Let’s talk Daddy Issues. For a while now, I’ve wanted to post a photo of my parents and title the blog post “A Photo of Everyone I’ve Ever Dated.” I’m not sure about that exact approach, but I’m definitely going to write a post about dating versions of our parents soon because it’s one of those things where once you make the connection, your relational life is never the same.
Since it’s Father’s Day today, this whole week I’ve been thinking about my own daddy issues, how they’ve affected me, why they’ve haunted me for so long, and really, why I even had such deep daddy issues in the first place. I have a Dad who was consistently present growing up. He was never abusive and we have incredible memories together.
Daddy issues aren’t something that’s only reserved for women with absentee, abusive (emotionally or physically) or disloyal fathers.
Daddy issues are just as prevalent in women who have a Dad that was and is present.
Why? Let’s find out.
First off, what are Daddy Issues?
When it comes to girls with daddy issues…
If you’re attracted to emotionally unavailable and/or narcissistic men, you most likely have daddy issues. You subconsciously attract (and are attracted to) men that highlight any unresolved issues that you have in both the relationship and/or lack thereof, with your Father or a significant male figure from your childhood. This can quickly become an addictive pattern. It creates an illusory feeling of comfort due to the familiarity but also, it creates an underlying feeling of dis-ease in your relationships (which is why you’re always giving and trying to be “good enough”).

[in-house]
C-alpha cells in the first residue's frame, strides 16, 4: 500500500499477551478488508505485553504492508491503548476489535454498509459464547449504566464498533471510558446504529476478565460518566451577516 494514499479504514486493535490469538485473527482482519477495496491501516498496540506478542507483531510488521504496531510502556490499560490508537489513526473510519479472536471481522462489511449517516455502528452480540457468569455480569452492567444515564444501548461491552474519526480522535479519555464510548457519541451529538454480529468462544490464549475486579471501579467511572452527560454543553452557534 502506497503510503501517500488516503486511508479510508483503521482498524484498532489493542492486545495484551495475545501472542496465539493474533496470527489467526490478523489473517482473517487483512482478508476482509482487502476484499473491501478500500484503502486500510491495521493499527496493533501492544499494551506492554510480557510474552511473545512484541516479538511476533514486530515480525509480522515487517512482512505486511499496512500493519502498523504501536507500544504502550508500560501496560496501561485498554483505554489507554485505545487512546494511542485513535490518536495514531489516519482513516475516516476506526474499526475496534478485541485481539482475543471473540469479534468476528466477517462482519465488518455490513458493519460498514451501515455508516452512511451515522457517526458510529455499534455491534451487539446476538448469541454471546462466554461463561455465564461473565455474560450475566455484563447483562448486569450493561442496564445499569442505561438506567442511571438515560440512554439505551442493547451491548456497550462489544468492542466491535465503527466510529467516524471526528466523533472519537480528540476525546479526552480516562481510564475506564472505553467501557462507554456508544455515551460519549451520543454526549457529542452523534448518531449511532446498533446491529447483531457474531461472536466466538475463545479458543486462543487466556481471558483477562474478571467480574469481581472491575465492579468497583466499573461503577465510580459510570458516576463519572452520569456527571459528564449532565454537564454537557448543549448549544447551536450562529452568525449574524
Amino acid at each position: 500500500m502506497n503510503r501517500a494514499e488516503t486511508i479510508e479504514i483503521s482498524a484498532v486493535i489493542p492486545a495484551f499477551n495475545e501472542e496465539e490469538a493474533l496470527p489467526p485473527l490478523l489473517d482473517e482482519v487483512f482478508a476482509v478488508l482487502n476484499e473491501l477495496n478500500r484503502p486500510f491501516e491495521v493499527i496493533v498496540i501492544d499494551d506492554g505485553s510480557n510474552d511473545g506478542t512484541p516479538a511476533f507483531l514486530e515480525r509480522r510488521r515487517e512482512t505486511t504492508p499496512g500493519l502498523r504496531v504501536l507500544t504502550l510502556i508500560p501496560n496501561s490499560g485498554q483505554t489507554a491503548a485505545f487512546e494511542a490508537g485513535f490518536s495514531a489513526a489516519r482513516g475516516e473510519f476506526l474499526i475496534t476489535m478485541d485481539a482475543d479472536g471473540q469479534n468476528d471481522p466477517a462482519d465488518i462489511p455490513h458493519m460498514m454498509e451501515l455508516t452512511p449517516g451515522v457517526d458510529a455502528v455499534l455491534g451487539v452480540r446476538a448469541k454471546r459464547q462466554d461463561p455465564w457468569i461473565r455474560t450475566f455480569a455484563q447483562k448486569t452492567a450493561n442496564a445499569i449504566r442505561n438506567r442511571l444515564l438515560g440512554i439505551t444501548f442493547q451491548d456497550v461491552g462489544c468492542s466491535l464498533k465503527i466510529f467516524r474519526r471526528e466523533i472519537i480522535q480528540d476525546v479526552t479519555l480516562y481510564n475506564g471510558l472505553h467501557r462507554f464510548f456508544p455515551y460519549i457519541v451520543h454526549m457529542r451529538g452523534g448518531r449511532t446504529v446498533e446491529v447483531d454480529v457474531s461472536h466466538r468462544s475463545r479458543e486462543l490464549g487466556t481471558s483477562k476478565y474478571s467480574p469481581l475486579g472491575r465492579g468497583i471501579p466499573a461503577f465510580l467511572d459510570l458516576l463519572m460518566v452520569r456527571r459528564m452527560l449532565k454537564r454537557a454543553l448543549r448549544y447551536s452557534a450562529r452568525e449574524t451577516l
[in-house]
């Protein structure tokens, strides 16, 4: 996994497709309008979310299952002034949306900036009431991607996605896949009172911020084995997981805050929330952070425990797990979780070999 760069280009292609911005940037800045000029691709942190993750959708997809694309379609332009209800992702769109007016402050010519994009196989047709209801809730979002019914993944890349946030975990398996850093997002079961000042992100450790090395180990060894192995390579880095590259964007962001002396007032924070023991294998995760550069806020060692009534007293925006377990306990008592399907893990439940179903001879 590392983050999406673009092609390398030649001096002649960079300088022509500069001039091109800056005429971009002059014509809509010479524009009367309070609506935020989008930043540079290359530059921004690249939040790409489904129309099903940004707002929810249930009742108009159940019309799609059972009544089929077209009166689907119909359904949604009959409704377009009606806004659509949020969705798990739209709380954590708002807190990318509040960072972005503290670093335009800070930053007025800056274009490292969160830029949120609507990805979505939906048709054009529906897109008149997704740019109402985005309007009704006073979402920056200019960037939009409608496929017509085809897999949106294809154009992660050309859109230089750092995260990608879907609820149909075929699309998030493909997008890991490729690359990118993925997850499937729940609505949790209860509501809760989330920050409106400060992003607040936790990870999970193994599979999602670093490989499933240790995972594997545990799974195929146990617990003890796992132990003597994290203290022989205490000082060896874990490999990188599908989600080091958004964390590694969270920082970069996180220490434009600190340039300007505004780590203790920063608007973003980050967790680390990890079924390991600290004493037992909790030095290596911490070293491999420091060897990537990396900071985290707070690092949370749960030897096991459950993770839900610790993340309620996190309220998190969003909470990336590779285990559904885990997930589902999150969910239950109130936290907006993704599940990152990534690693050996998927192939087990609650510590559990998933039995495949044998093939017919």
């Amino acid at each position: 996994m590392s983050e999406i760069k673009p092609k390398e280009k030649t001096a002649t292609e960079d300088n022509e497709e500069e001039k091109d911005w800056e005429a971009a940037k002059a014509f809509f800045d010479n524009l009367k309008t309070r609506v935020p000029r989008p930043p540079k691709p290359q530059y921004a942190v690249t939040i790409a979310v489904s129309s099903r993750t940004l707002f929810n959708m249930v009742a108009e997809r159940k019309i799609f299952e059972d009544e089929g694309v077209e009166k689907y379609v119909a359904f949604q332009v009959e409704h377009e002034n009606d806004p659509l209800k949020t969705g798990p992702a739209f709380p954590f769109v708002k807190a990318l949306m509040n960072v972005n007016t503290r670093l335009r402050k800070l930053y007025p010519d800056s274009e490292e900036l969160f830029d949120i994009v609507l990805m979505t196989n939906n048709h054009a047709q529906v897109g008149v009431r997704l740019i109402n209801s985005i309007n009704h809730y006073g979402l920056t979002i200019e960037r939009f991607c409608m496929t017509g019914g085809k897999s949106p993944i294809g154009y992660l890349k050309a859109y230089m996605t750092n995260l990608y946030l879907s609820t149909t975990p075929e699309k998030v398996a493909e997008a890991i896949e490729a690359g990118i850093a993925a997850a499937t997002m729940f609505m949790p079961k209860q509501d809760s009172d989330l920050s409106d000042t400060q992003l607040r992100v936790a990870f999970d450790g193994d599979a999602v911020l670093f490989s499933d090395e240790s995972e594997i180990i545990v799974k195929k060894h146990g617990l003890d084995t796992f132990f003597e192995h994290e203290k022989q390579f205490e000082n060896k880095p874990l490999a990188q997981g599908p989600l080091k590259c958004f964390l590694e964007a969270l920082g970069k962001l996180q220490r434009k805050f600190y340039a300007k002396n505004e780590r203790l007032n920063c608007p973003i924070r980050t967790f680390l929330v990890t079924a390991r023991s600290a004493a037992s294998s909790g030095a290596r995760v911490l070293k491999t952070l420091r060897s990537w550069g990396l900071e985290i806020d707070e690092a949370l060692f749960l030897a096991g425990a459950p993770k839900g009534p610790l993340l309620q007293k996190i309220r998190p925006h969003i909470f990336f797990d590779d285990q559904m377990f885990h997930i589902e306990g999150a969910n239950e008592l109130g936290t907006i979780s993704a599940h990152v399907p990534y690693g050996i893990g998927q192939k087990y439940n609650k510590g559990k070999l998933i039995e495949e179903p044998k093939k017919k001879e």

You never feel like it’s the “right” relationship unless you’re feeling insecure, competitive, and jealous; like you have something to “chase after” and “prove.” You gravitate toward relationships that “keep you on your toes,” instead of relationships that are mutual, meaningful, and solid.
15 signs that you may have Daddy Issues
(I’ve had/embodied every one of these at one time or another in my life)
1. You don’t love yourself and because of this, you can’t implement boundaries because you always feel guilty for doing so.
If the relationship that you have with yourself sucks, your dating life can best be described as a trailer for a self-help workshop, and if you continue to have “bad luck” with men… chances are it started with the relationship (or lack of a relationship) with Dad or a significant male/paternal figure from your childhood.
2. You have a really hard time trusting any guy that you’re with. You have to “screen” them.
You don’t trust because you subconsciously trusted Dad and he hurt you/didn’t meet your expectations/didn’t accept you/didn’t validate you/loved you conditionally/abandoned you/emotionally starved you, etc. This also happens if you feel like Dad didn’t protect you.
3. You need validation from men. If you’re dating someone, you have this thing where you need to make it known to your boyfriend that you’re “in demand.”
You even seek the validation of other men when you’re with a good guy (which never lasts). You’re a validation junkie and can never get enough.
4. Breakups aren’t just devastating for you, they’re catastrophic. They cause a ton of collateral damage and you find yourself needing to seek validation from your ex like you need to breathe oxygen.